A Quick Synopsis
There have been hundreds of movies featuring characters with super powers, be it from spider bites, arriving from a distant planet, or simply having wads of cash to buy cool toys that make them appear super. In most cases those powers are used for good, but I'm sure we have all watched those films at one point and wondered why they don't just go and take or do what they want; who would be able to stop them? That's the idea behind Chronicle, a found footage style movie that focuses on 3 high school kids who literally stumble upon super powers. Are they mature enough to handle them, or will things spin out of control?Credit: http://www.thedeadbolt.com
Act 1 - Introduction & Discovery
I'm sure that many people will already be put off by the found footage aspect of this movie, but you shouldn't be, as it's done in a way that is really quite fresh. The story focuses around 3 high school kids, Andrew, Matt, and Steve, all of whom are very different, but who end up friends due to a strange event that binds them together.
Andrew is a self confessed loner and shy kid who decides to commit his life to video, although the initial reason for doing so is to catch his drunken father in the act of beating him. Matt is Andrew's cousin who provides a daily ride to school, and hangs around out of some misguided sense of family loyalty. And then there is Steven, the shoe in to become school president, and the guy that everyone just adores.
While at a high school rave, Steven asks Andrew to bring his camera so that they can document something, "really cool." The three boys end up peering down a hole in the middle of a field, which seems to stretch down forever. Still at an age where fear is overcome by curiosity, the boys head down the hole, only to discover a large crystal looking object that pulses a variety of different colors, and give off an audible hum. The picture and sound are distorted in the camera, and as the light and sound show reaches a cresendo, we fade to black.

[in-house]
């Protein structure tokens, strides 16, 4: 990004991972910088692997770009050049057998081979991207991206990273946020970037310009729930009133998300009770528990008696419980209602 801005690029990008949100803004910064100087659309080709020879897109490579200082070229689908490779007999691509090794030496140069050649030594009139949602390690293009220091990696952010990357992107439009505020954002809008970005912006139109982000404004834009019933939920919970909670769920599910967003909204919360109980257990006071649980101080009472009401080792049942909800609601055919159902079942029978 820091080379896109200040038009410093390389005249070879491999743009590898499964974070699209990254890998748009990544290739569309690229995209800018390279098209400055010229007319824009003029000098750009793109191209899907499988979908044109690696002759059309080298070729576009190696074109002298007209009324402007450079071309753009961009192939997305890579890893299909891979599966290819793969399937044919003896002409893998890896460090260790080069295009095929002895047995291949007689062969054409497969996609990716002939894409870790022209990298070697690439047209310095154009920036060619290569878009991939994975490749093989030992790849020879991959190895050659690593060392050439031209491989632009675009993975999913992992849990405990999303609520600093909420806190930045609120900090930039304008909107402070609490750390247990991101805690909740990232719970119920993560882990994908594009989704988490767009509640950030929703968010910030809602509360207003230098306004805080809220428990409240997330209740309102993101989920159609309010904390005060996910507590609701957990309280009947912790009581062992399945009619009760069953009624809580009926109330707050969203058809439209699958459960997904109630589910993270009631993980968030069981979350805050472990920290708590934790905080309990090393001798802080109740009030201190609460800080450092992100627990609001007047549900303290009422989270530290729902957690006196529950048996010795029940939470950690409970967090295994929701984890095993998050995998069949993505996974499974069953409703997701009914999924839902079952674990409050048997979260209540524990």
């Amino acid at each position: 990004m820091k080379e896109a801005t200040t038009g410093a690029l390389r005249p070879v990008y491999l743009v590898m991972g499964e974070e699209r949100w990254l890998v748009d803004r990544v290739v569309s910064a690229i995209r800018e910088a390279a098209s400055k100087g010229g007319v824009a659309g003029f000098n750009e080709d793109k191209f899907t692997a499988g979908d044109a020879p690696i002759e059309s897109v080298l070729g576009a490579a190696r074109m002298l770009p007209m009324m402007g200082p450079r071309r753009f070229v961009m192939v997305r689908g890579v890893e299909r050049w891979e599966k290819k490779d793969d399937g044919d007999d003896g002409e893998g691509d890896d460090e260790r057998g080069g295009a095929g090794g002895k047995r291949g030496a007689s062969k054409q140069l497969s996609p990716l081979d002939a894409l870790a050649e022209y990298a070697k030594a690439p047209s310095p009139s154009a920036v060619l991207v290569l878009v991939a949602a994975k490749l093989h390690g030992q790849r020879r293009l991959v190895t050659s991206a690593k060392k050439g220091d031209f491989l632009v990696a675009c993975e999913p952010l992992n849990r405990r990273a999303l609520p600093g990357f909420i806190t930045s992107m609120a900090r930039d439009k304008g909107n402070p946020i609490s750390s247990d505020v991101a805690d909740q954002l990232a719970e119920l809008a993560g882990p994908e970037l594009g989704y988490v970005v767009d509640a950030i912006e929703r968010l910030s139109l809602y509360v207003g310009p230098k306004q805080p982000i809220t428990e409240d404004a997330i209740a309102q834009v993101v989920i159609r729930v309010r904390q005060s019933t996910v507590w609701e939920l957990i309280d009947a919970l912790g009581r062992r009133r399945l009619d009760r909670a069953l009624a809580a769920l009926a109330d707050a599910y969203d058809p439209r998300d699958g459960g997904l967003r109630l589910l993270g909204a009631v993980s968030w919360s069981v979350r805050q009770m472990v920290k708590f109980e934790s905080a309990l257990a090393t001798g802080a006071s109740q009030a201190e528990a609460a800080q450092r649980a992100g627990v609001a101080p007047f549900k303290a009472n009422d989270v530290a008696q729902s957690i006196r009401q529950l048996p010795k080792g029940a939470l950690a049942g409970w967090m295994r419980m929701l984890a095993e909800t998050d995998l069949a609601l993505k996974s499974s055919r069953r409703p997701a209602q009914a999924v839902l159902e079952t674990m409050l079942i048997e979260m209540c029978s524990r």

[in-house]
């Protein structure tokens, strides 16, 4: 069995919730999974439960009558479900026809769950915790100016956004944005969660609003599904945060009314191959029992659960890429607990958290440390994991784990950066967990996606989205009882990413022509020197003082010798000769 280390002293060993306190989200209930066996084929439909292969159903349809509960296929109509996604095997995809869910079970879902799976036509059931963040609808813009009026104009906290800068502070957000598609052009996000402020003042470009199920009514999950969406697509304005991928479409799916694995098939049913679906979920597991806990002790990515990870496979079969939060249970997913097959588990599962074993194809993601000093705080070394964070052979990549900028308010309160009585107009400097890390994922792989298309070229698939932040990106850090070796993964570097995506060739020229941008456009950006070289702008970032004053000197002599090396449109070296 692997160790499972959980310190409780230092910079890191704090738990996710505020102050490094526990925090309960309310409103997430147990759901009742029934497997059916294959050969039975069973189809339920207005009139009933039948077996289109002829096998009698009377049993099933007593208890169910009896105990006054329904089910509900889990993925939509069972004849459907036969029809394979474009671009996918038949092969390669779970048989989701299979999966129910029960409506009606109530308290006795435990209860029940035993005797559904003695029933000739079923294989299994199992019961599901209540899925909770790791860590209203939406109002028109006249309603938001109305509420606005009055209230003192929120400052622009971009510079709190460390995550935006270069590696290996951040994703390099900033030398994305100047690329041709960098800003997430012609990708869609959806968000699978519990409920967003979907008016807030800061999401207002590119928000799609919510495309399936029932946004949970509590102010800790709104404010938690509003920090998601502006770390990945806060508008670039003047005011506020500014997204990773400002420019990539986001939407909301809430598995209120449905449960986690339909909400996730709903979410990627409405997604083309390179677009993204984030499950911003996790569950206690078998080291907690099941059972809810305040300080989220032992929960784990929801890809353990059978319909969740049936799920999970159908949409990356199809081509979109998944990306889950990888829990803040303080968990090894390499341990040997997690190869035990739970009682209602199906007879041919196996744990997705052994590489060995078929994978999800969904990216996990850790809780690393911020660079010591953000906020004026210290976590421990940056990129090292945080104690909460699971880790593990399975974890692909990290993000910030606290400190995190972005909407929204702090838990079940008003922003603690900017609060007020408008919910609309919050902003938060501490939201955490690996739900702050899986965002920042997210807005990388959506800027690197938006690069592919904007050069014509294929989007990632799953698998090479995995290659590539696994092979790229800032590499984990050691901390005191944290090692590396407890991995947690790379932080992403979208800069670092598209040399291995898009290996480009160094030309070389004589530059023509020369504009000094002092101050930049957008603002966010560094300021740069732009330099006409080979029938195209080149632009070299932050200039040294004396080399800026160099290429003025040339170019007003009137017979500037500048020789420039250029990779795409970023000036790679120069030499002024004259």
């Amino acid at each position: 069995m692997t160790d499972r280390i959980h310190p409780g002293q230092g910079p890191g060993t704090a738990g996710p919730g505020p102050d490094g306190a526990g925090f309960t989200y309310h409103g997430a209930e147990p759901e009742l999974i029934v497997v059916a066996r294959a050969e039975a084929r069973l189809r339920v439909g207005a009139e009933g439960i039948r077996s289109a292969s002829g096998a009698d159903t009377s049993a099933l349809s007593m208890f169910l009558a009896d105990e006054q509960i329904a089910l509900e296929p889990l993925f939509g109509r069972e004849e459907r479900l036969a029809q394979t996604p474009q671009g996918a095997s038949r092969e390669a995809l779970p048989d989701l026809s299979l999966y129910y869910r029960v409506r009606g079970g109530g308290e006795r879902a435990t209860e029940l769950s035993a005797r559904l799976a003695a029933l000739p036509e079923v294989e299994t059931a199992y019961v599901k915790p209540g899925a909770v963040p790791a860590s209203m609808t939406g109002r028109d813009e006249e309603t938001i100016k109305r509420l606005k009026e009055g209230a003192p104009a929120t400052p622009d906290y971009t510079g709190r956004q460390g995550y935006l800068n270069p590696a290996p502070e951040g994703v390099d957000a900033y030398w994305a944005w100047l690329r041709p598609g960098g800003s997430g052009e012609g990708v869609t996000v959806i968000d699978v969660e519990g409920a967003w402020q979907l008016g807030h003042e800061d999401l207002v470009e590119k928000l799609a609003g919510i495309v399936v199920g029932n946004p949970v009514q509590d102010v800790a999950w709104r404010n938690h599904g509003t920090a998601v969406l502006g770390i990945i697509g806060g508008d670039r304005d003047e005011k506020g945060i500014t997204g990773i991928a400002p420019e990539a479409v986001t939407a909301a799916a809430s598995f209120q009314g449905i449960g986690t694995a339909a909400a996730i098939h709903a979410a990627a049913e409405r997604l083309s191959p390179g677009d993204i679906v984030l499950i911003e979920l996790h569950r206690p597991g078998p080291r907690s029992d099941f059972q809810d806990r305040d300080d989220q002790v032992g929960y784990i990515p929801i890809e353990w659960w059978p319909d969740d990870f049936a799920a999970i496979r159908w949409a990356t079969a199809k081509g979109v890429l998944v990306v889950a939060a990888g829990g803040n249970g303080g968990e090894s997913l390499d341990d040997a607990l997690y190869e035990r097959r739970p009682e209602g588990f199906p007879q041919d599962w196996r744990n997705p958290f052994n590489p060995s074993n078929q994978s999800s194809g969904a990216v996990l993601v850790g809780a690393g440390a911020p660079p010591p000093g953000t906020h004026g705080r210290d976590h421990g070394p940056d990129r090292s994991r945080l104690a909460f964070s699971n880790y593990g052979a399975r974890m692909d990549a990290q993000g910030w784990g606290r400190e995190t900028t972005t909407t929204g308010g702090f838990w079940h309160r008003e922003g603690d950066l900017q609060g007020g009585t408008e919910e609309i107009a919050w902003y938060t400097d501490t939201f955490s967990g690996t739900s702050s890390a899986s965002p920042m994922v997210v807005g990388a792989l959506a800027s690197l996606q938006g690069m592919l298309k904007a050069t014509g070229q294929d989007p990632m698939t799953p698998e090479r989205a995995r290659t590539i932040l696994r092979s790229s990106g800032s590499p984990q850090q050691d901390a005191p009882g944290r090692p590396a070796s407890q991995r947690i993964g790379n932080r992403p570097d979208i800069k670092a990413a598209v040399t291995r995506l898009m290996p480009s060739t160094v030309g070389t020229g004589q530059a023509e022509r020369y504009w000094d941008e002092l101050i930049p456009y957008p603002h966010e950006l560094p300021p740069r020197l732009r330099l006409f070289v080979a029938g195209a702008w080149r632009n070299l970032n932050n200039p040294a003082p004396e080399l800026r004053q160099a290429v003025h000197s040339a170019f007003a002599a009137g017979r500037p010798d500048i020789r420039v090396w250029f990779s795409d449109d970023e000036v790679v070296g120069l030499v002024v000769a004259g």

Act 2 - The Powers That Be.
The next scene we see involves the boys all showing off the things they can do. Levitating a ball in mid-air, moving a parked car across a parking lot, and short acts of levitation. With each passing clip it becomes apparent that their powers are growing stronger. The little parlor tricks grow more elaborate, including Andrew's ability to float his camera around, which is a very clever move that allows all three of them to be in the shot, as well as creating some fantastic angles and perspectives. As this is all going on, we get a little closer look at how Andrew's home life is slowly degenerating, as his alcoholic father becomes increasingly violent, all set against the backdrop of a mother who is at death's door. Andrew uses the camera to hide behind, but his life seems to take a turn for the better when he becomes the star act at the high school talent show; a rise to popularity that is over as quickly as it began.
Act 3 - Rise Of The Apex Predator
To this point, Chronicle has been sprinkled with more than it's fair share of laugh's, but the third act takes a dark turn that leads to a rather stunning final 2o minutes. This is especially so when you consider that the movie was shot for $15 million, a paltry amount for a special effects laden piece that could fail miserably with sloppy CGI. Director Josh Trank is to be commended for the way in which he pieced together the finale, employing clips from security cameras, police car dashboard cameras and more. It comes off like a seamless single take, and it doesn't make the mistake of having that jerky camera motion that can be hard to stomach, literally, in other found footage movies.
The acting is solid, the story is an interesting twist on the whole superhero genre, and the 84 minute run time flies by in a snap. Chronicle is a great little movie that deserves to find an audience, and while it's still early in the year, it has set the bar high for the cape flapping, web slinging, utility belt wearing super heroes that are about to hit the screen this summer.